If all of the debtor's reorganization value is allocated to senior classes, and they are still not paid in full, absolute priority is notviolated so long as no junior class participates on account of its junior interest. interests that is impaired under, and has not accepted, the plan.

    Three key elements of the Absolute Priority Rule: What "property" of the debtors estate will the junior class

    receive? Is the junior class receiving value "on account of" a prior interest? How is the property being value?

  • 6

    New Value Exception to the Absolute Priority Rule

    New Value Exception to the Absolute Priority Rule

    [W]here the debtor is insolvent, the stockholder's participation must be based on a contribution in money or money's worth, reasonablyequivalent in view of all the circumstances to the participation of the stockholder. Case v. Los Angeles Lumber Prods. Co., 308 U.S. 106, 60 S. Ct. 1, 84 L.Ed. 110 (1939).

    Does the new value exception still exist? Arguments supporting new value exception:

    Bankruptcy Code has done nothing to reverse pre-Code case law. New value exception is consistent with Absolute Priority Rule. Principles that Debtor should not be discriminated against as a result of its

    bankruptcy filing. Arguments against new value exception:

    The plain language of the Bankruptcy Code does not mention the exception. The exception would impermissibly undermine delicate balances struck in

    Bankruptcy Code Section 1129 and elsewhere in the Bankruptcy Code. The exception breeds unproductive litigation and is contrary to the origins of

    the absolute priority rule.

  • 7

    New Value Exception to the Absolute Priority Rule

    New Value Exception to the Absolute Priority Rule

    Debt-for-equity and gift plans Bankruptcy court valuation of new value

    Exit financing. Asset acquisition. Rights offering. Allocation of equity in Reorganized Debtor among creditors or

    shareholders providing new value and creditors receiving less than the amount of their claims.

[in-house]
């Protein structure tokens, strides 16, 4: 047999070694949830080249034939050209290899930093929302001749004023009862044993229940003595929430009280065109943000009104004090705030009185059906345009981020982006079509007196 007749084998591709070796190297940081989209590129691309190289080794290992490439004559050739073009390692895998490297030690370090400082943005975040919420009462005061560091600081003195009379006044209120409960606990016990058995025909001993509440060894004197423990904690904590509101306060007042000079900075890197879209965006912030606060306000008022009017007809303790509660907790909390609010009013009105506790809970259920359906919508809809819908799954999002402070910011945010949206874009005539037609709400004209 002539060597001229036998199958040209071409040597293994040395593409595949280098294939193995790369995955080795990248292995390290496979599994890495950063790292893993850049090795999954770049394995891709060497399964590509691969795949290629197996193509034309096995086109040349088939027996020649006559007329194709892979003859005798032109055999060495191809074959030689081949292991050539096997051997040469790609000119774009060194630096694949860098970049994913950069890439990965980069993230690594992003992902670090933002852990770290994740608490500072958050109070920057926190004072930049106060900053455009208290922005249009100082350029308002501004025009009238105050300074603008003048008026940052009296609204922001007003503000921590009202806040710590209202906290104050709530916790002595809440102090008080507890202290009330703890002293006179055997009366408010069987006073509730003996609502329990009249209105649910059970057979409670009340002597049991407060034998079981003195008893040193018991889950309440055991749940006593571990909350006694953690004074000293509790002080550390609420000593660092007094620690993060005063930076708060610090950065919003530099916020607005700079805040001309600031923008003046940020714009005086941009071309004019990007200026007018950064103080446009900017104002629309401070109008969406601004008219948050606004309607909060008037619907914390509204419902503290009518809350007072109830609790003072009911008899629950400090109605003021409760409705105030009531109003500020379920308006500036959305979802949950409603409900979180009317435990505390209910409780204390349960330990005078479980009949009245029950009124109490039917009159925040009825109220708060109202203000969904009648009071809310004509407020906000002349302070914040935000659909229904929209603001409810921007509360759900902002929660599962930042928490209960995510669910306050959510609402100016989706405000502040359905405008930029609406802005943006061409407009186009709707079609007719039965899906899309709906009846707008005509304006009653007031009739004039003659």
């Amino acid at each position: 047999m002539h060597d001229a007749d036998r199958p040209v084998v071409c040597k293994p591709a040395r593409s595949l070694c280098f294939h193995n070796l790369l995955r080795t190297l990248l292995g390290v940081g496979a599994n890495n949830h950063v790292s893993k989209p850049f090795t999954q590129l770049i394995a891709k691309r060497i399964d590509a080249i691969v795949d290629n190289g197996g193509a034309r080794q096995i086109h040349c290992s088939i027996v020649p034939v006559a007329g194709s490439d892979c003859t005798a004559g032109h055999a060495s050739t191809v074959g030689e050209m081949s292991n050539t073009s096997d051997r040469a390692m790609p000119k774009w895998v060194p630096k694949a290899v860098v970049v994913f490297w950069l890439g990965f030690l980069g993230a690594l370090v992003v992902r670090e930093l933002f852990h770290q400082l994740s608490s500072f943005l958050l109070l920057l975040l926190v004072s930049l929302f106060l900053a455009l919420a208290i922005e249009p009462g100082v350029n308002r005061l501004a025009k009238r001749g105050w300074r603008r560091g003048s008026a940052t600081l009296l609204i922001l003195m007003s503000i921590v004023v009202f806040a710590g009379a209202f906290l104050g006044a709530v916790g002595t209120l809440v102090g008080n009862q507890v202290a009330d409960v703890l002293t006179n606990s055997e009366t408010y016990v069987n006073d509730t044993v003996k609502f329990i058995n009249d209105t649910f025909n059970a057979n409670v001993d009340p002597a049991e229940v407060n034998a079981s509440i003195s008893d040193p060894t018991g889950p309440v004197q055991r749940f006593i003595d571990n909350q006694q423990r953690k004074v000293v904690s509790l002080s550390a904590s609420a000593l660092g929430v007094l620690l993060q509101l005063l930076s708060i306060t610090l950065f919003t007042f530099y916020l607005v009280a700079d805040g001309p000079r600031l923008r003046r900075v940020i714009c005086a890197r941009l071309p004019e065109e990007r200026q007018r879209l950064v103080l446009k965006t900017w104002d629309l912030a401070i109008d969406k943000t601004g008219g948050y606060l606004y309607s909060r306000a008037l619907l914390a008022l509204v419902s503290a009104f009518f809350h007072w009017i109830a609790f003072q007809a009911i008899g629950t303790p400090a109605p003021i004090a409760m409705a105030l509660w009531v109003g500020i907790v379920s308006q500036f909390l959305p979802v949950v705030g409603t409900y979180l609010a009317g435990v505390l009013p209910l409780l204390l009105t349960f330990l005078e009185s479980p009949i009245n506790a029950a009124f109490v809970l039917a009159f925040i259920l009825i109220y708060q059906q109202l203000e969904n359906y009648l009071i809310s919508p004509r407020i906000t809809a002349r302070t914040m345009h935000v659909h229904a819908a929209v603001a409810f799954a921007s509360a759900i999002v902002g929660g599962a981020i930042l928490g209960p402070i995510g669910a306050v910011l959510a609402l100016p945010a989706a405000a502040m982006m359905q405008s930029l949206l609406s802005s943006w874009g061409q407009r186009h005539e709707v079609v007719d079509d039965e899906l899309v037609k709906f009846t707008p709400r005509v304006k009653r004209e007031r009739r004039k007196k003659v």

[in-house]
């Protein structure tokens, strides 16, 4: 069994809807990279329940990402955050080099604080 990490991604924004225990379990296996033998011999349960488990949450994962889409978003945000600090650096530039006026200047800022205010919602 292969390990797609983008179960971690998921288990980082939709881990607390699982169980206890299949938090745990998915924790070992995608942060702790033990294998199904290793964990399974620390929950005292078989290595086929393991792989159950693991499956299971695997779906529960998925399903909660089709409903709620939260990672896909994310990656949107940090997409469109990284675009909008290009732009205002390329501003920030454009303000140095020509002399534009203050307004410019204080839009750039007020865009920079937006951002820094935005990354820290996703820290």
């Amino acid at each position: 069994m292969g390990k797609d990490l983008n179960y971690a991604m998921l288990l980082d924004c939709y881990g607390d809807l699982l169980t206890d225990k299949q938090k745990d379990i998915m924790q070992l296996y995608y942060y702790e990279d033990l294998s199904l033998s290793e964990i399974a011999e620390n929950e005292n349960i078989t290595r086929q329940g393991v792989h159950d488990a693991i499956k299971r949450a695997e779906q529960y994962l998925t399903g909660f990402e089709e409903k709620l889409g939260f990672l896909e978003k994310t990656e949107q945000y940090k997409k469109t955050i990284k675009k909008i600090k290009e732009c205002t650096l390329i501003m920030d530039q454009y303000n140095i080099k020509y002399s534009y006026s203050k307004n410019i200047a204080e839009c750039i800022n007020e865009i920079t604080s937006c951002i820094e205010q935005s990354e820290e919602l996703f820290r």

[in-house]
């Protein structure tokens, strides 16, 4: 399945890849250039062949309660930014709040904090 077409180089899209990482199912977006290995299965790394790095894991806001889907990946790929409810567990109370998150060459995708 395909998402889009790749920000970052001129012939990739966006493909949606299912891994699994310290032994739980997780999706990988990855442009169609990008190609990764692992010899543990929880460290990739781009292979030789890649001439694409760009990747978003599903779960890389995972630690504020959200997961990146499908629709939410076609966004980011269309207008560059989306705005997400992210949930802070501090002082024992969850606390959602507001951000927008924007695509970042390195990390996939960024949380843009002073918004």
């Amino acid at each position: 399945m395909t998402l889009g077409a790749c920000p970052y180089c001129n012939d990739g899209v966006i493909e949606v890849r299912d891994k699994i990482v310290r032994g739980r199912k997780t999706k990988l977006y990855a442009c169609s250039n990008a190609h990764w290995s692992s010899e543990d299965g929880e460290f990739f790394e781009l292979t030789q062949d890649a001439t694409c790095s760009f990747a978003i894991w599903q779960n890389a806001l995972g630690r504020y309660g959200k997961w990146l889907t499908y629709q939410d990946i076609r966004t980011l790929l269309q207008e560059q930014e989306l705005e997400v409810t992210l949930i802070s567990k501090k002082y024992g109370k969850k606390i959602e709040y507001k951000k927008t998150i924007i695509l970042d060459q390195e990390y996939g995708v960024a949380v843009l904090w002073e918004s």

Bank of America, NT & SA v. 203 North LaSalle Street Partnership, 526 U.S. 434, 119 S. Ct. 1411, 143 L.Ed. 2d 607 (1999).

    On account of means because of. Degree of causation between prior claims or interests and opportunity to

    provide new value in exchange for interest in Reorganized Debtor. The exclusive ability of a debtors equity holders to proposed a plan is a

    form of property, similar to an option. The adequacy of an old equity holder's proposed new value should be

    tested against some form of market valuation.

  • 8

    New Value Exception to the Absolute Priority Rule

    New Value Exception to the Absolute Priority Rule

    New Value Exception, restated: Junior classes of creditors or equity owners may participate in a plan, without full payment to the dissenting senior creditors, if they make a new contribution - in money or money's worth release of pre-petition claims likely not

    sufficient; that is reasonably equivalent to the value of the new equity interests in

    the reorganized debtor valuation litigation, with varying tests and standards applied by court;

    that is necessary for implementation of a feasible reorganization plan new value is the most feasible source of new capital, and the reorganization of the debtor must be feasible;

    The contribution must be substantial this requirement is not applied by all courts, and has been viewed as subsumed within the 3 other tests.

    LaSalle market test: Must every new value plan be tested by a competing plan? Role of Section 363(b) auction process. Reorganization versus liquidation.

  • 9

    Section 1111(b)(2) Election For Undersecured Creditors

    Section 1111(b)(2) Election For Undersecured Creditors

    Bankruptcy Code Section 1111(b) provides:(1) (A) A claim secured by a lien on property of the estate shall be allowed or

    disallowed under [Bankruptcy Code] Section 502 the same as if the holder of such claim had recourse against the debtor on account of such claim, whether or not such holder has such recourse, unless